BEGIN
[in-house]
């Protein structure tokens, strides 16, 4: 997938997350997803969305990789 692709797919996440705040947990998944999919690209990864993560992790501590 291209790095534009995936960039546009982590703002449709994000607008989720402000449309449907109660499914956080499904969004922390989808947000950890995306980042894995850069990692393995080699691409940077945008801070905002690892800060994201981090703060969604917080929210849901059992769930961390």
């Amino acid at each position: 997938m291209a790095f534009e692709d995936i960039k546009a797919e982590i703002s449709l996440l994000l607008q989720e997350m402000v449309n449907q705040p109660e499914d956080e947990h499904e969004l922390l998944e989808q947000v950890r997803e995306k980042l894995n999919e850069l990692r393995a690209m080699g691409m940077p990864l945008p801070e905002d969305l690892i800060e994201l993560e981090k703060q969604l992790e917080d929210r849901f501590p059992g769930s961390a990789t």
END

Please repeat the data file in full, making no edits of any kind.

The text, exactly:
[in-house]
């Protein structure tokens, strides 16, 4: 997938997350997803969305990789 692709797919996440705040947990998944999919690209990864993560992790501590 291209790095534009995936960039546009982590703002449709994000607008989720402000449309449907109660499914956080499904969004922390989808947000950890995306980042894995850069990692393995080699691409940077945008801070905002690892800060994201981090703060969604917080929210849901059992769930961390």
């Amino acid at each position: 997938m291209a790095f534009e692709d995936i960039k546009a797919e982590i703002s449709l996440l994000l607008q989720e997350m402000v449309n449907q705040p109660e499914d956080e947990h499904e969004l922390l998944e989808q947000v950890r997803e995306k980042l894995n999919e850069l990692r393995a690209m080699g691409m940077p990864l945008p801070e905002d969305l690892i800060e994201l993560e981090k703060q969604l992790e917080d929210r849901f501590p059992g769930s961390a990789t």